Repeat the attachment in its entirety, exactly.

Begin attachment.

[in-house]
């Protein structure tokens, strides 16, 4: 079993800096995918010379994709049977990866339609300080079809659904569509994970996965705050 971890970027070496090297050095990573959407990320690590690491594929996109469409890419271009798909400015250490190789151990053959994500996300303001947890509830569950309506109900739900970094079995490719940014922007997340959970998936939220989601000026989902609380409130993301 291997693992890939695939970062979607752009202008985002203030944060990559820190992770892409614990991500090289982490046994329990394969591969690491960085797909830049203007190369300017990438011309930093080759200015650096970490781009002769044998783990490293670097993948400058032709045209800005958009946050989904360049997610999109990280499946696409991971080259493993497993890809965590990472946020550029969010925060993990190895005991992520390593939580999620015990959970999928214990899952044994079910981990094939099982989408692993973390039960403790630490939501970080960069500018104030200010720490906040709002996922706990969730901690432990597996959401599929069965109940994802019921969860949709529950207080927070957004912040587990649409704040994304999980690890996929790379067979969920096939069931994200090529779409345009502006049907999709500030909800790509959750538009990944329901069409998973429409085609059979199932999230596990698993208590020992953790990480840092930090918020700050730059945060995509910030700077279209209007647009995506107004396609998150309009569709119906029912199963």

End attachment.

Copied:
[in-house]
């Protein structure tokens, strides 16, 4: 079993800096995918010379994709049977990866339609300080079809659904569509994970996965705050 971890970027070496090297050095990573959407990320690590690491594929996109469409890419271009798909400015250490190789151990053959994500996300303001947890509830569950309506109900739900970094079995490719940014922007997340959970998936939220989601000026989902609380409130993301 291997693992890939695939970062979607752009202008985002203030944060990559820190992770892409614990991500090289982490046994329990394969591969690491960085797909830049203007190369300017990438011309930093080759200015650096970490781009002769044998783990490293670097993948400058032709045209800005958009946050989904360049997610999109990280499946696409991971080259493993497993890809965590990472946020550029969010925060993990190895005991992520390593939580999620015990959970999928214990899952044994079910981990094939099982989408692993973390039960403790630490939501970080960069500018104030200010720490906040709002996922706990969730901690432990597996959401599929069965109940994802019921969860949709529950207080927070957004912040587990649409704040994304999980690890996929790379067979969920096939069931994200090529779409345009502006049907999709500030909800790509959750538009990944329901069409998973429409085609059979199932999230596990698993208590020992953790990480840092930090918020700050730059945060995509910030700077279209209007647009995506107004396609998150309009569709119906029912199963």